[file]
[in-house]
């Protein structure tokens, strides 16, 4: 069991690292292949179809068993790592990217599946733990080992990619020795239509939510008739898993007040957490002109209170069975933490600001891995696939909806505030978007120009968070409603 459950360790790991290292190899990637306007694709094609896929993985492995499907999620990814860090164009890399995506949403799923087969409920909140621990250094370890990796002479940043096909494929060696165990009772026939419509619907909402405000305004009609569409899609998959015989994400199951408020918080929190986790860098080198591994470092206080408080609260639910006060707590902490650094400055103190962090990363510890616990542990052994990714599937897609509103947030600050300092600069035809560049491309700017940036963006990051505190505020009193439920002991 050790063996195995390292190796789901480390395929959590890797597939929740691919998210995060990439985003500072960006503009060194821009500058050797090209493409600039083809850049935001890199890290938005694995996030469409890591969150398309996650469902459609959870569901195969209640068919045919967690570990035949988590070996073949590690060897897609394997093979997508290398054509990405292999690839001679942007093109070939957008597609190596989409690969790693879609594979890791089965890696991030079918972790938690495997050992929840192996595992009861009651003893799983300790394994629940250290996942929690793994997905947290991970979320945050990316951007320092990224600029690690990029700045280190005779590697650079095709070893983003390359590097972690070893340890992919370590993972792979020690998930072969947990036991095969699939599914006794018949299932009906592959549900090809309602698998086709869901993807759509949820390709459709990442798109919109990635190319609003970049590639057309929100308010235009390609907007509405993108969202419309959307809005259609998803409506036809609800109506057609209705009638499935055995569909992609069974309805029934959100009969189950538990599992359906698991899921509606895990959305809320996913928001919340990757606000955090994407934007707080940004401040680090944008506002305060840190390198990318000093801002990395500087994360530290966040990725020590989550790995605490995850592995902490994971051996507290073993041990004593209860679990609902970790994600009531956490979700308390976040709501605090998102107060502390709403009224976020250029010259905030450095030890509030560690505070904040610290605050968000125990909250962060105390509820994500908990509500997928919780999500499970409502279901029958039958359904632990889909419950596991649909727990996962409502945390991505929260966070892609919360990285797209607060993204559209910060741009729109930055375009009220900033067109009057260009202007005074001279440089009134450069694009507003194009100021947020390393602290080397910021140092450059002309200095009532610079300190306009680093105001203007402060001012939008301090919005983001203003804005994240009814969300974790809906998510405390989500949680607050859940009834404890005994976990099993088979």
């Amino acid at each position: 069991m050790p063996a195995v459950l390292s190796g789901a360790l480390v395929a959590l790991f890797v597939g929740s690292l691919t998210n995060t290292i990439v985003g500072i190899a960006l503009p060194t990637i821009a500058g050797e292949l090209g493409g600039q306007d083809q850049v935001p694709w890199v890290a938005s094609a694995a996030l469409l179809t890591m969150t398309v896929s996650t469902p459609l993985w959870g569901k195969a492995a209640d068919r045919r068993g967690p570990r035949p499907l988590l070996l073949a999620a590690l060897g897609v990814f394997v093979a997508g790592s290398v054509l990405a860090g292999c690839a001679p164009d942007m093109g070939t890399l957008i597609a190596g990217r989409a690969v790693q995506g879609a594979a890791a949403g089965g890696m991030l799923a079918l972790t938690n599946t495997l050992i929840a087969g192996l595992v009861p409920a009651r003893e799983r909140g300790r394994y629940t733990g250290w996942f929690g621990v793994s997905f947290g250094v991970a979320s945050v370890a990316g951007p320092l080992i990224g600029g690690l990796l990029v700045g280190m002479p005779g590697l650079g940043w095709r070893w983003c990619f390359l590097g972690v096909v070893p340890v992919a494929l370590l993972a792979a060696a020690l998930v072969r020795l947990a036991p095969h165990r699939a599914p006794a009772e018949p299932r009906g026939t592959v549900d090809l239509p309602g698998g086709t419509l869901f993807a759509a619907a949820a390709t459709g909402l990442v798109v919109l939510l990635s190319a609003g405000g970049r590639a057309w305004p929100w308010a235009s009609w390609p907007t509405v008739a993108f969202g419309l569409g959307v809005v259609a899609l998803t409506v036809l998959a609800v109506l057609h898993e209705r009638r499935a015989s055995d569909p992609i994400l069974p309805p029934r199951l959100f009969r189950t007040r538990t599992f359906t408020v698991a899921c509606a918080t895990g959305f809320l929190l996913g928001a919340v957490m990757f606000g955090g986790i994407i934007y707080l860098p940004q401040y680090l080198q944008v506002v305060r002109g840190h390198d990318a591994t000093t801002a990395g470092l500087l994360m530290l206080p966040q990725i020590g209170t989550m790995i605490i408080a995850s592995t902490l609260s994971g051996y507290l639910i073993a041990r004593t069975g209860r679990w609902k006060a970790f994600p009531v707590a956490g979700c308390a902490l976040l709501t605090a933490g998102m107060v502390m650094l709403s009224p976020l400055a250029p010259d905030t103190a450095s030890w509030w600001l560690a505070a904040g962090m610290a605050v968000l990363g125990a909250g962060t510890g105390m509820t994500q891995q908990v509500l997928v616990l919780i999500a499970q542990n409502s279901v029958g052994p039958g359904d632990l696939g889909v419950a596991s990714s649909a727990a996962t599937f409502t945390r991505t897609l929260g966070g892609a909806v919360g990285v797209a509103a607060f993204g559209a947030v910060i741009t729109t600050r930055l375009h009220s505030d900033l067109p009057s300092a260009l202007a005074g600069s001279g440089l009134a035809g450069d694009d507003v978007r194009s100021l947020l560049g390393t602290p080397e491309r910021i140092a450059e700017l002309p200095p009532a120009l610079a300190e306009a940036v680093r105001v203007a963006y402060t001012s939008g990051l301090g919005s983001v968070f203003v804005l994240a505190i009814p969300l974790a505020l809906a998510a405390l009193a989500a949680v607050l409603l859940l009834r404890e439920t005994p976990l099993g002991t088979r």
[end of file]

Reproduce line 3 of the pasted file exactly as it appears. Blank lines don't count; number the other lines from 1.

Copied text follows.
């Amino acid at each position: 069991m050790p063996a195995v459950l390292s190796g789901a360790l480390v395929a959590l790991f890797v597939g929740s690292l691919t998210n995060t290292i990439v985003g500072i190899a960006l503009p060194t990637i821009a500058g050797e292949l090209g493409g600039q306007d083809q850049v935001p694709w890199v890290a938005s094609a694995a996030l469409l179809t890591m969150t398309v896929s996650t469902p459609l993985w959870g569901k195969a492995a209640d068919r045919r068993g967690p570990r035949p499907l988590l070996l073949a999620a590690l060897g897609v990814f394997v093979a997508g790592s290398v054509l990405a860090g292999c690839a001679p164009d942007m093109g070939t890399l957008i597609a190596g990217r989409a690969v790693q995506g879609a594979a890791a949403g089965g890696m991030l799923a079918l972790t938690n599946t495997l050992i929840a087969g192996l595992v009861p409920a009651r003893e799983r909140g300790r394994y629940t733990g250290w996942f929690g621990v793994s997905f947290g250094v991970a979320s945050v370890a990316g951007p320092l080992i990224g600029g690690l990796l990029v700045g280190m002479p005779g590697l650079g940043w095709r070893w983003c990619f390359l590097g972690v096909v070893p340890v992919a494929l370590l993972a792979a060696a020690l998930v072969r020795l947990a036991p095969h165990r699939a599914p006794a009772e018949p299932r009906g026939t592959v549900d090809l239509p309602g698998g086709t419509l869901f993807a759509a619907a949820a390709t459709g909402l990442v798109v919109l939510l990635s190319a609003g405000g970049r590639a057309w305004p929100w308010a235009s009609w390609p907007t509405v008739a993108f969202g419309l569409g959307v809005v259609a899609l998803t409506v036809l998959a609800v109506l057609h898993e209705r009638r499935a015989s055995d569909p992609i994400l069974p309805p029934r199951l959100f009969r189950t007040r538990t599992f359906t408020v698991a899921c509606a918080t895990g959305f809320l929190l996913g928001a919340v957490m990757f606000g955090g986790i994407i934007y707080l860098p940004q401040y680090l080198q944008v506002v305060r002109g840190h390198d990318a591994t000093t801002a990395g470092l500087l994360m530290l206080p966040q990725i020590g209170t989550m790995i605490i408080a995850s592995t902490l609260s994971g051996y507290l639910i073993a041990r004593t069975g209860r679990w609902k006060a970790f994600p009531v707590a956490g979700c308390a902490l976040l709501t605090a933490g998102m107060v502390m650094l709403s009224p976020l400055a250029p010259d905030t103190a450095s030890w509030w600001l560690a505070a904040g962090m610290a605050v968000l990363g125990a909250g962060t510890g105390m509820t994500q891995q908990v509500l997928v616990l919780i999500a499970q542990n409502s279901v029958g052994p039958g359904d632990l696939g889909v419950a596991s990714s649909a727990a996962t599937f409502t945390r991505t897609l929260g966070g892609a909806v919360g990285v797209a509103a607060f993204g559209a947030v910060i741009t729109t600050r930055l375009h009220s505030d900033l067109p009057s300092a260009l202007a005074g600069s001279g440089l009134a035809g450069d694009d507003v978007r194009s100021l947020l560049g390393t602290p080397e491309r910021i140092a450059e700017l002309p200095p009532a120009l610079a300190e306009a940036v680093r105001v203007a963006y402060t001012s939008g990051l301090g919005s983001v968070f203003v804005l994240a505190i009814p969300l974790a505020l809906a998510a405390l009193a989500a949680v607050l409603l859940l009834r404890e439920t005994p976990l099993g002991t088979r």